Although you may still be grappling with second thoughts or concerns about letting go of your son or daughter, it is crucial not to transmit those feelings to your child but to be encouraging instead. A child should be reassured that Mom and Dad will miss him but the emphasis should really be on the fact that his readiness to go to camp signifies increased maturity and an ability to learn to do things independently. As you may wish to explain, he already does this at school. What’s different about camp is that he will be “living” there for a while – sleeping, showering, dressing and eating away from home while doing other fun activities throughout the day.
Reassure your child that the staff is aware of his special needs and will be accommodating and sensitive to them. Your child may benefit from knowing about what types of activities may occur but be sure to underscore that you don’t know exactly when and even if they will all happen. Explain that plans and schedules may change because of the weather or for some other special reason; everything is not as tightly scheduled as it is at school. While sometimes there may be unexpected changes or surprise activities, this is OK, because that’s what happens at camp. Underline that everyone will have to be flexible and deal with changes, even if they don’t like change or may not get to do their favorite activity. (Even if the camp furnishes a daily schedule, it is best to frame the schedule as tentative rather than absolute. It is better to have your child expect changes than to be locked into relying on a rigid schedule that may be difficult to maintain due to weather conditions or other factors.)
Depending upon your child’s level of cognitive functioning, he may find comfort and security in taking along a family photo and seeing where his own picture will be at home while he is gone. You may also wish to equip him with a notebook for journaling and a disposable camera to take some photos of favored activities. (Photos can be revisited and when shared, will re-kindle pleasant memories.)
Although emotional preparation largely depends on adequate physical preparation, the latter is clearly the more straightforward of the two components. In addition to following the generic packing list provided by most camps, you may also wish to include a familiar transitional object or two that represents a source of comfort for your child, be it a favorite pillow or stuffed animal. If you think it will be of benefit to your child, have him assist with the selection of clothing, purchasing of toiletries and the eventual packing. Use a checklist to account for all items going to the camp since you would like these same items to be repacked at the end of camp for the return trip home.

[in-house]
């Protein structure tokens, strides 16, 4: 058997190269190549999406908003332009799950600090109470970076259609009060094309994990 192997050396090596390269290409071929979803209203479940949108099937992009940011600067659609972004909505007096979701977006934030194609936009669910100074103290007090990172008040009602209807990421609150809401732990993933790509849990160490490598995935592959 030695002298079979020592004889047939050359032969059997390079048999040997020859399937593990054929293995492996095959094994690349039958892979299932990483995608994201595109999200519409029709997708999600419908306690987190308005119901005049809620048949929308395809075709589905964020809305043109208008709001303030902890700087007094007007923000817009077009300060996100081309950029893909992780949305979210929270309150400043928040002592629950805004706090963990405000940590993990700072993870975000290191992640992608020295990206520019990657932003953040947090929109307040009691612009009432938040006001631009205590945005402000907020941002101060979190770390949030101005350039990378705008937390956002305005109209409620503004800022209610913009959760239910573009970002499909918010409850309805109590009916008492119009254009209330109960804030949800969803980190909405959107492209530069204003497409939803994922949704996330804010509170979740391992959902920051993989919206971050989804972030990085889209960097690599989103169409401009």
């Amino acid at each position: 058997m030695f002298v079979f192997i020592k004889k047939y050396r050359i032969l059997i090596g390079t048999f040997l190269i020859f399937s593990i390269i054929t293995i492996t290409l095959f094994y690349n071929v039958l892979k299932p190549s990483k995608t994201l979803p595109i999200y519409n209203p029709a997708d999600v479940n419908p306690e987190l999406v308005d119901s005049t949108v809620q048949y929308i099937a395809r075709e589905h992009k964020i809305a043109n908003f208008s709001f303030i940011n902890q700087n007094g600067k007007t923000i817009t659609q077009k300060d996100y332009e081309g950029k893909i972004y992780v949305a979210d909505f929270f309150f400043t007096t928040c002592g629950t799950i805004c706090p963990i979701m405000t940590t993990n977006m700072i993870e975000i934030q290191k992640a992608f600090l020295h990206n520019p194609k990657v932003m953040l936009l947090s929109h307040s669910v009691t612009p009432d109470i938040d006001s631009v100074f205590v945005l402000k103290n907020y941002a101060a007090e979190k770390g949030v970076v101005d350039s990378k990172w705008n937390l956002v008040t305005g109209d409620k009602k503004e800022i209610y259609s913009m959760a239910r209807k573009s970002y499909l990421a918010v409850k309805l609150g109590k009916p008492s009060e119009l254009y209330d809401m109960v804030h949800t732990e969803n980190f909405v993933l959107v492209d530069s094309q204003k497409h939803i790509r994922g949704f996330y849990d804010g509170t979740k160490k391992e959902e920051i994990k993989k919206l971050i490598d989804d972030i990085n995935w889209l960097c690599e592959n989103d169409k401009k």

Information sharing with the staff will need to be as detailed as circumstances require for your child. Written advice is optimal as it can be referred to as often as needed and shared with appropriate personnel. All medications should be clearly identified and a separate sheet of paper should clearly outline each one’s purpose, required dosage and designated times for administration. Be sure to provide supplementary instructions about any allergies or sensitivities, especially if the camp medical form offers limited writing space.
Be specific about the level of assistance or monitoring that your child requires around daily living skills such as dressing and undressing, toileting, teeth-brushing, showering and eating. Offer insight about your child’s coordination, sensory issues, language comprehension, ability to express himself, learning style, social skills, attention span, curiosity, safety issues, or any other information you deem significant.
Share all information relating to behavioral concerns and how these are best managed. Some behavioral problems may never occur because your child is so busy and engaged. Others may occur because your child is tired, over-stimulated, or confused. Identify the signs of an imminent meltdown so that staff may intervene proactively in order to prevent it. For example, increased vocalizations and pacing might signify that your child is becoming increasingly agitated. In order to circumvent a meltdown, the staff might need to help him relax, move him to a more quiet setting or direct him to an activity that is less frustrating or more favored. Without advance guidance, however, staff might erroneously insist that your child stop pacing and be quiet and be unaware that this approach will adversely impact him.
Camping can represent a positive growth experience for both a child and his/her parents. Your child can learn to be more flexible and to enjoy experiences without extensive family support. As a parent you will learn to temporarily let go while experiencing pride about your child’s growing emotional maturation. There is also a side-benefit for family members, i.e., a well deserved respite from certain responsibilities.
Vicker, B. (2007). Sharing information about your child with autism spectrum disorder: What do respite or alternative caregivers need to know? Shawnee Mission, KS: Autism Asperger Publishing Company.
Vicker. (2008). Considering an Overnight Camp Program for your Child on the Autism Spectrum. The Reporter 13(2), 19-22.